The refusal to update ourselves and our structures is counterproductive. “It is undeniable that many people feel disillusioned and no longer identify with the Catholic tradition… There is also a certain exodus towards other faith communities. The causes of this breakdown include: … our difficulty in restoring a mystical adherence to the faith in a pluralistic religious landscape.” (70) This may call for an evaluation of what is actually happening now. “There is a kind of Christianity made up of devotions reflecting an individual and sentimental faith life which does not in fact correspond to authentic ‘popular piety’. (70) Authentic Christian praxis is very difficult. Pastors can insist on it only if they are seen as struggling to grow in it. Sentimental piety is a convenient escape, and it brings in rich dividends. Sentimental piety tends to keep people infantile, and some Church leaders want it that way. One of my friends remarked: “There are churches and shrines where Jesus always remains an infant, and those who frequent these places imitate him: they too remain infants all their lives, at least in matters of religion.” Some Church leaders do not know how to deal with adults. That may be one reason why they promote devotion to Infant Jesus.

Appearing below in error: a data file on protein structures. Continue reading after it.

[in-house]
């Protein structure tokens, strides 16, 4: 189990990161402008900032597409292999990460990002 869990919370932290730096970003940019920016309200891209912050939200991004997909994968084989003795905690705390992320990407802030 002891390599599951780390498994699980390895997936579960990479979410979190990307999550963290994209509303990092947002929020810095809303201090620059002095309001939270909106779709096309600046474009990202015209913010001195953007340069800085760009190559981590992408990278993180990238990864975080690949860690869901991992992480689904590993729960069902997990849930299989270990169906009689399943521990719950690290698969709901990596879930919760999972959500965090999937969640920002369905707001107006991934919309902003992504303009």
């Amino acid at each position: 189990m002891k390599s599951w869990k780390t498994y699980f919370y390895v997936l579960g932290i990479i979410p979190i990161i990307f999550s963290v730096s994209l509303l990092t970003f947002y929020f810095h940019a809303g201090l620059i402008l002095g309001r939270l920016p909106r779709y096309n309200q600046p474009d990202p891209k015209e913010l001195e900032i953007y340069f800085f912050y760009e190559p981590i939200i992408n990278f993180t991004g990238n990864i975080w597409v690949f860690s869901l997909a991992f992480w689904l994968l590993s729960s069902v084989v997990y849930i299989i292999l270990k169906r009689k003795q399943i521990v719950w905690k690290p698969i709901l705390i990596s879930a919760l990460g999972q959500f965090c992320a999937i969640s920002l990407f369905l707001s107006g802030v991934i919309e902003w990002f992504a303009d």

Even though “the homily is the touchstone for judging a pastor’s closeness and ability to communicate to his people” (135), yet Pope Francis feels disturbed by what is actually happening. “I will dwell in particular, and even somewhat meticulously, on the homily and its preparation, since so many concerns have been expressed about this important ministry and we cannot simply ignore them.” (135) If the homilies of so many of us are not really helpful, then that is one of the consequences of our refusal to update ourselves. We have a captive audience and an indifferent community. We are secure.

Whenever religion deteriorates, the priority of values is lost. “It needs to be said that in preaching the Gospel a fitting sense of proportion has to be maintained. This would be seen in the frequency with which certain themes are brought up and in the emphasis given to them in preaching. For example, if in the course of the liturgical year a parish priest speaks about temperance ten times but only mentions charity or justice two or three times, an imbalance results, and precisely those virtues which ought to be most present in preaching and catechesis are overlooked. The same thing happens when we speak more about law than about grace, more about the Church than about Christ, more about the Pope than about God’s word.” (38) I do not remember when I last heard a good homily on social justice; when I heard a priest or bishop urging the people to pay fair wages to their workers. There are some demands of the Gospel that just do not go along with sentimental piety.